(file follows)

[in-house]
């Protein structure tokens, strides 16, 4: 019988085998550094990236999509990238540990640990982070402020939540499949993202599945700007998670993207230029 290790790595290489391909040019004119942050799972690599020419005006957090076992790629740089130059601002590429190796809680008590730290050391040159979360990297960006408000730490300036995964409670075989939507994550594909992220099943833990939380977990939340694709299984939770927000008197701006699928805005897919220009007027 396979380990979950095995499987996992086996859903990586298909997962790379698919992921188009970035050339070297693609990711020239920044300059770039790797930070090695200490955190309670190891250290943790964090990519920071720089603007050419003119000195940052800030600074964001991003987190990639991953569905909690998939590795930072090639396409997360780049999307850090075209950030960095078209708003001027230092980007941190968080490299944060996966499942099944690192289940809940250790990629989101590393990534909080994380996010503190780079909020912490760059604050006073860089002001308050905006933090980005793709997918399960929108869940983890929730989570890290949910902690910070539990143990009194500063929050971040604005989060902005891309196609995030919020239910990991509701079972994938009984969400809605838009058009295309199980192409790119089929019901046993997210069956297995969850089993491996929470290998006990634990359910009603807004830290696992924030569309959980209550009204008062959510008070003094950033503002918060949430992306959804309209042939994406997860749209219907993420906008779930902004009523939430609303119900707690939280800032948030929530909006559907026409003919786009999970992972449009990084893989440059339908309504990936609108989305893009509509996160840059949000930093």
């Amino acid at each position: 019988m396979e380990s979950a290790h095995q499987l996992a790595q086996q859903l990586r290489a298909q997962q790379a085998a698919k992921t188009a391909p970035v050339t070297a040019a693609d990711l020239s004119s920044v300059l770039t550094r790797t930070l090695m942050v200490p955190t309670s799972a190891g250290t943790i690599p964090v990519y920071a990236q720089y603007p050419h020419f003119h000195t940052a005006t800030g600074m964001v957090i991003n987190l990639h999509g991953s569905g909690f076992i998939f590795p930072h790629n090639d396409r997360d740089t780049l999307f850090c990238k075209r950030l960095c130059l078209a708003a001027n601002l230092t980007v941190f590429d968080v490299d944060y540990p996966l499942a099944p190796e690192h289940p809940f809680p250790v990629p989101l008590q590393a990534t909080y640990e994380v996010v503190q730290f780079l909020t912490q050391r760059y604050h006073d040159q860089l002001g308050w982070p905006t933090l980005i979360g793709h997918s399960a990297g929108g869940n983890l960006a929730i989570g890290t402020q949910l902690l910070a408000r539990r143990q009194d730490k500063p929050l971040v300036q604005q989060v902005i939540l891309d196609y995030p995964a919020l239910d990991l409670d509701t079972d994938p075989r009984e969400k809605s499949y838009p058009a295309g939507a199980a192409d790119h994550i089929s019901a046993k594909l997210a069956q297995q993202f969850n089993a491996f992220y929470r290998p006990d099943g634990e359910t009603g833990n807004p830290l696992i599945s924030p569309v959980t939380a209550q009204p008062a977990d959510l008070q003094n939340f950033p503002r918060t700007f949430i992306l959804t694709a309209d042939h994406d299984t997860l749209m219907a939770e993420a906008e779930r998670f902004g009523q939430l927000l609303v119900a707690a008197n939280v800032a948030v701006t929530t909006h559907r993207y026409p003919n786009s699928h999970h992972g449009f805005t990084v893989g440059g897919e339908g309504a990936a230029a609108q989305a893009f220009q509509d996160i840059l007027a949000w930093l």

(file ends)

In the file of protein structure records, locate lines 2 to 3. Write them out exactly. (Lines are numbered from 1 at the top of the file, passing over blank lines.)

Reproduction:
């Protein structure tokens, strides 16, 4: 019988085998550094990236999509990238540990640990982070402020939540499949993202599945700007998670993207230029 290790790595290489391909040019004119942050799972690599020419005006957090076992790629740089130059601002590429190796809680008590730290050391040159979360990297960006408000730490300036995964409670075989939507994550594909992220099943833990939380977990939340694709299984939770927000008197701006699928805005897919220009007027 396979380990979950095995499987996992086996859903990586298909997962790379698919992921188009970035050339070297693609990711020239920044300059770039790797930070090695200490955190309670190891250290943790964090990519920071720089603007050419003119000195940052800030600074964001991003987190990639991953569905909690998939590795930072090639396409997360780049999307850090075209950030960095078209708003001027230092980007941190968080490299944060996966499942099944690192289940809940250790990629989101590393990534909080994380996010503190780079909020912490760059604050006073860089002001308050905006933090980005793709997918399960929108869940983890929730989570890290949910902690910070539990143990009194500063929050971040604005989060902005891309196609995030919020239910990991509701079972994938009984969400809605838009058009295309199980192409790119089929019901046993997210069956297995969850089993491996929470290998006990634990359910009603807004830290696992924030569309959980209550009204008062959510008070003094950033503002918060949430992306959804309209042939994406997860749209219907993420906008779930902004009523939430609303119900707690939280800032948030929530909006559907026409003919786009999970992972449009990084893989440059339908309504990936609108989305893009509509996160840059949000930093």
């Amino acid at each position: 019988m396979e380990s979950a290790h095995q499987l996992a790595q086996q859903l990586r290489a298909q997962q790379a085998a698919k992921t188009a391909p970035v050339t070297a040019a693609d990711l020239s004119s920044v300059l770039t550094r790797t930070l090695m942050v200490p955190t309670s799972a190891g250290t943790i690599p964090v990519y920071a990236q720089y603007p050419h020419f003119h000195t940052a005006t800030g600074m964001v957090i991003n987190l990639h999509g991953s569905g909690f076992i998939f590795p930072h790629n090639d396409r997360d740089t780049l999307f850090c990238k075209r950030l960095c130059l078209a708003a001027n601002l230092t980007v941190f590429d968080v490299d944060y540990p996966l499942a099944p190796e690192h289940p809940f809680p250790v990629p989101l008590q590393a990534t909080y640990e994380v996010v503190q730290f780079l909020t912490q050391r760059y604050h006073d040159q860089l002001g308050w982070p905006t933090l980005i979360g793709h997918s399960a990297g929108g869940n983890l960006a929730i989570g890290t402020q949910l902690l910070a408000r539990r143990q009194d730490k500063p929050l971040v300036q604005q989060v902005i939540l891309d196609y995030p995964a919020l239910d990991l409670d509701t079972d994938p075989r009984e969400k809605s499949y838009p058009a295309g939507a199980a192409d790119h994550i089929s019901a046993k594909l997210a069956q297995q993202f969850n089993a491996f992220y929470r290998p006990d099943g634990e359910t009603g833990n807004p830290l696992i599945s924030p569309v959980t939380a209550q009204p008062a977990d959510l008070q003094n939340f950033p503002r918060t700007f949430i992306l959804t694709a309209d042939h994406d299984t997860l749209m219907a939770e993420a906008e779930r998670f902004g009523q939430l927000l609303v119900a707690a008197n939280v800032a948030v701006t929530t909006h559907r993207y026409p003919n786009s699928h999970h992972g449009f805005t990084v893989g440059g897919e339908g309504a990936a230029a609108q989305a893009f220009q509509d996160i840059l007027a949000w930093l």